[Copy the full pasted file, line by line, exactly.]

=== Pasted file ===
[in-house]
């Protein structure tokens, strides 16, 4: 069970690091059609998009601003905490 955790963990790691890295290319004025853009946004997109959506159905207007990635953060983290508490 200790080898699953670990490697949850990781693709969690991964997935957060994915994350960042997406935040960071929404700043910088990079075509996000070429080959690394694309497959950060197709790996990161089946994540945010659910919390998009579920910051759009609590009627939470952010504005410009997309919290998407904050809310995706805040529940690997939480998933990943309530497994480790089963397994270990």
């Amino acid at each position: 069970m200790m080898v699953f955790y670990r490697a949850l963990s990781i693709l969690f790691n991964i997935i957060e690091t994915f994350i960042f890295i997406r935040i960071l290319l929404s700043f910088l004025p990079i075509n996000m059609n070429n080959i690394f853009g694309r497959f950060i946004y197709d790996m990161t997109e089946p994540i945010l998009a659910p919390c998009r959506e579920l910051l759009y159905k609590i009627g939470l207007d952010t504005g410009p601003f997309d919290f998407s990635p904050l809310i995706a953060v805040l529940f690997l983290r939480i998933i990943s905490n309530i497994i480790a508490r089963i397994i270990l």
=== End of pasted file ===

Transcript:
[in-house]
């Protein structure tokens, strides 16, 4: 069970690091059609998009601003905490 955790963990790691890295290319004025853009946004997109959506159905207007990635953060983290508490 200790080898699953670990490697949850990781693709969690991964997935957060994915994350960042997406935040960071929404700043910088990079075509996000070429080959690394694309497959950060197709790996990161089946994540945010659910919390998009579920910051759009609590009627939470952010504005410009997309919290998407904050809310995706805040529940690997939480998933990943309530497994480790089963397994270990």
């Amino acid at each position: 069970m200790m080898v699953f955790y670990r490697a949850l963990s990781i693709l969690f790691n991964i997935i957060e690091t994915f994350i960042f890295i997406r935040i960071l290319l929404s700043f910088l004025p990079i075509n996000m059609n070429n080959i690394f853009g694309r497959f950060i946004y197709d790996m990161t997109e089946p994540i945010l998009a659910p919390c998009r959506e579920l910051l759009y159905k609590i009627g939470l207007d952010t504005g410009p601003f997309d919290f998407s990635p904050l809310i995706a953060v805040l529940f690997l983290r939480i998933i990943s905490n309530i497994i480790a508490r089963i397994i270990l």